isothermal system

isochoric/isometric:
isothermal:
isobaric:

Moderators: Chem_Mod, Chem_Admin

Tiffany Cao 1D
Posts: 94
Joined: Fri Sep 29, 2017 7:03 am
Been upvoted: 1 time

isothermal system

Postby Tiffany Cao 1D » Sat Jan 27, 2018 4:30 pm

When a system is isothermal, does that mean that temperature is constant? Why does this also mean that change in internal energy is also 0?

Andres Reynoso 1J
Posts: 30
Joined: Fri Sep 29, 2017 7:06 am

Re: isothermal system

Postby Andres Reynoso 1J » Sat Jan 27, 2018 4:41 pm

Yes, when a system is isothermal it means that there is no temperature change in the system and thus the temperature would be constant. Only for ideal gases does this mean that the change in internal energy is 0 because, for ideal gases, and (Anything multiplied by 0 equals 0).

Sarah Maraach 2K
Posts: 31
Joined: Thu Jul 27, 2017 3:00 am

Re: isothermal system

Postby Sarah Maraach 2K » Sun Jan 28, 2018 1:12 pm

A good way to remember the types of systems is to break apart the word, so iso: same and thermal: temperature-related. Since the temperature is the same throughout the reaction, it would follow that Tf - Ti would equal 0. Then, in calculation, your change in internal energy would also be 0.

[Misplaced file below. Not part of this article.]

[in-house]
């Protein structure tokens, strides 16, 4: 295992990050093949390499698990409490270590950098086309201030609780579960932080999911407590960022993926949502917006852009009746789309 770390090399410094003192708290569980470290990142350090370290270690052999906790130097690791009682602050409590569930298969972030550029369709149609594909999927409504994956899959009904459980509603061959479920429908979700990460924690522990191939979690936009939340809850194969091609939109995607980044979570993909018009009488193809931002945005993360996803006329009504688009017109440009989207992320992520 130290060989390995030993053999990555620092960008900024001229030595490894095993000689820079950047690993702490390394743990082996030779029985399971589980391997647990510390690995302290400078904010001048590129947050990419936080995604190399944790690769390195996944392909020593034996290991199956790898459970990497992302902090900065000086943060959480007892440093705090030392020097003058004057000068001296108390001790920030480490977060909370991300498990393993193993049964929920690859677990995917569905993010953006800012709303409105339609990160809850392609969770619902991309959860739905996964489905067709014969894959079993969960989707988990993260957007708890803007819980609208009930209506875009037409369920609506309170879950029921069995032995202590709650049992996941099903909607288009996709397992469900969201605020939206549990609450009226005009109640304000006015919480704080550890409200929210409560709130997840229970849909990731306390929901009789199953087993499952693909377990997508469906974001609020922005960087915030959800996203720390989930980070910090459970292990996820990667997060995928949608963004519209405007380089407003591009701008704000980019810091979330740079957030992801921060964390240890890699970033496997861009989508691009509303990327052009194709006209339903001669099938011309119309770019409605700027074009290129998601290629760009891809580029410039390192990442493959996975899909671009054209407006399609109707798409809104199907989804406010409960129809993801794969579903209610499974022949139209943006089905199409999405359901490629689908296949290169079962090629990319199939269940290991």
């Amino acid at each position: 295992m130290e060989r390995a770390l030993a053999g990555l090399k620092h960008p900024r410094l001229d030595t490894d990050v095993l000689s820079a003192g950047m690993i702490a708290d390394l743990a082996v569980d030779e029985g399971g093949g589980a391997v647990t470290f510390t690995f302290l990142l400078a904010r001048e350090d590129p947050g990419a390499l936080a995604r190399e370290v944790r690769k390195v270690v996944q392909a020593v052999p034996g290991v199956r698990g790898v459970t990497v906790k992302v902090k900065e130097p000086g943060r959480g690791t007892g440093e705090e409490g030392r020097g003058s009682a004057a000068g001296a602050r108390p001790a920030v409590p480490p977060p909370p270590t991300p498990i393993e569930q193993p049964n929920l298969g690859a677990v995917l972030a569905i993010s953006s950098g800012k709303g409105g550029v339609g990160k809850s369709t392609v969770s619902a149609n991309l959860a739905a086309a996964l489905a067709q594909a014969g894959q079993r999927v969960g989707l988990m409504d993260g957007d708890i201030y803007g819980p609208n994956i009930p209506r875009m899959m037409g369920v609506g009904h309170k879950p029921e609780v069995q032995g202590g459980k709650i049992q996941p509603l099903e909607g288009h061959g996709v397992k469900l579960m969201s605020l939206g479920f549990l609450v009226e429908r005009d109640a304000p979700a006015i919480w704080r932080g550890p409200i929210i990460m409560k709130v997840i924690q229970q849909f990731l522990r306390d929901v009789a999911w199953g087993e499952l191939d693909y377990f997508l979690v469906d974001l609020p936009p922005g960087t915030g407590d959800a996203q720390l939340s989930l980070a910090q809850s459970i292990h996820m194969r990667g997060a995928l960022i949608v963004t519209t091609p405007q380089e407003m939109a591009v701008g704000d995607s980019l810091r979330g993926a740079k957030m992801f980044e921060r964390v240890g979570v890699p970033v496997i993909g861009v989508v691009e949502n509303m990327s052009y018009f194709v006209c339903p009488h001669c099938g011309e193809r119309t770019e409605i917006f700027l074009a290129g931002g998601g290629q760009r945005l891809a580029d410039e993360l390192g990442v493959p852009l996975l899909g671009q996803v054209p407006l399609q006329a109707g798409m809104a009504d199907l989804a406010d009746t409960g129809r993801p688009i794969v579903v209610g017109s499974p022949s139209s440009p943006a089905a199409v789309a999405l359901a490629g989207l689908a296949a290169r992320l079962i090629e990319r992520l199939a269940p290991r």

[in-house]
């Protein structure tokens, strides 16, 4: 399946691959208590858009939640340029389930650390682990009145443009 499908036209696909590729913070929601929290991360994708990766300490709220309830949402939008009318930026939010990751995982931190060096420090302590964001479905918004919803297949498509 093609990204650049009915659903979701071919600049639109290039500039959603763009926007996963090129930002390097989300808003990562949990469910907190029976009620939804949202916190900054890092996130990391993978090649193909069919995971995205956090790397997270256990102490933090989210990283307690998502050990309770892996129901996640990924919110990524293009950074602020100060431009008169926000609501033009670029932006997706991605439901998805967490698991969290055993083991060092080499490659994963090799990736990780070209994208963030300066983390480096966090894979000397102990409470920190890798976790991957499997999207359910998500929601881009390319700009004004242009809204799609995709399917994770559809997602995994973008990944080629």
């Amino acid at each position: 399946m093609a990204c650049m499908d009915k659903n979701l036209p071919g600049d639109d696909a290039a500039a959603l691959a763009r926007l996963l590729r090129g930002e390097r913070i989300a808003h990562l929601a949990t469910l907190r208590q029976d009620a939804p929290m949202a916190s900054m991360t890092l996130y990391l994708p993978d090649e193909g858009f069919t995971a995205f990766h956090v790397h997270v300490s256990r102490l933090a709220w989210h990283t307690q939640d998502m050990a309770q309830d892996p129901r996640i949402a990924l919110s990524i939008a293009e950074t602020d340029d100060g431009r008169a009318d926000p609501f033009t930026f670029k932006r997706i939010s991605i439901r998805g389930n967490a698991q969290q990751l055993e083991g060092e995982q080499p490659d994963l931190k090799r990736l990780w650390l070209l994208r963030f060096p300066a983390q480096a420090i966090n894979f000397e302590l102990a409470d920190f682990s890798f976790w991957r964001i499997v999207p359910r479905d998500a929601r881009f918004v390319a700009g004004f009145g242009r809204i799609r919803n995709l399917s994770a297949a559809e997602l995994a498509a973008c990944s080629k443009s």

Yea Eun Lee 1H
Posts: 33
Joined: Fri Sep 29, 2017 7:06 am

Re: isothermal system

Postby Yea Eun Lee 1H » Sun Jan 28, 2018 3:26 pm

But when an ideal gas expands isothermally, volume increases and pressure decreases. Since volume increased, the system did work on the surroundings...so wouldn't work be non-zero, making the change in internal energy non-zero as well?

Manvir2K
Posts: 32
Joined: Fri Sep 29, 2017 7:05 am

Re: isothermal system

Postby Manvir2K » Sun Jan 28, 2018 3:51 pm

Internal energy is a state function, but work is not. Therefore, how the change in internal energy occurred doesn't matter since it will always be 0 in isothermal system. However, the path that work takes is important and needs to be calculated, since it doesn't always equal 0 in an isothermal system. the only thing we know for sure is that q=-w in isothermal system.


Return to “Thermodynamic Definitions (isochoric/isometric, isothermal, isobaric)”

Who is online

Users browsing this forum: No registered users and 1 guest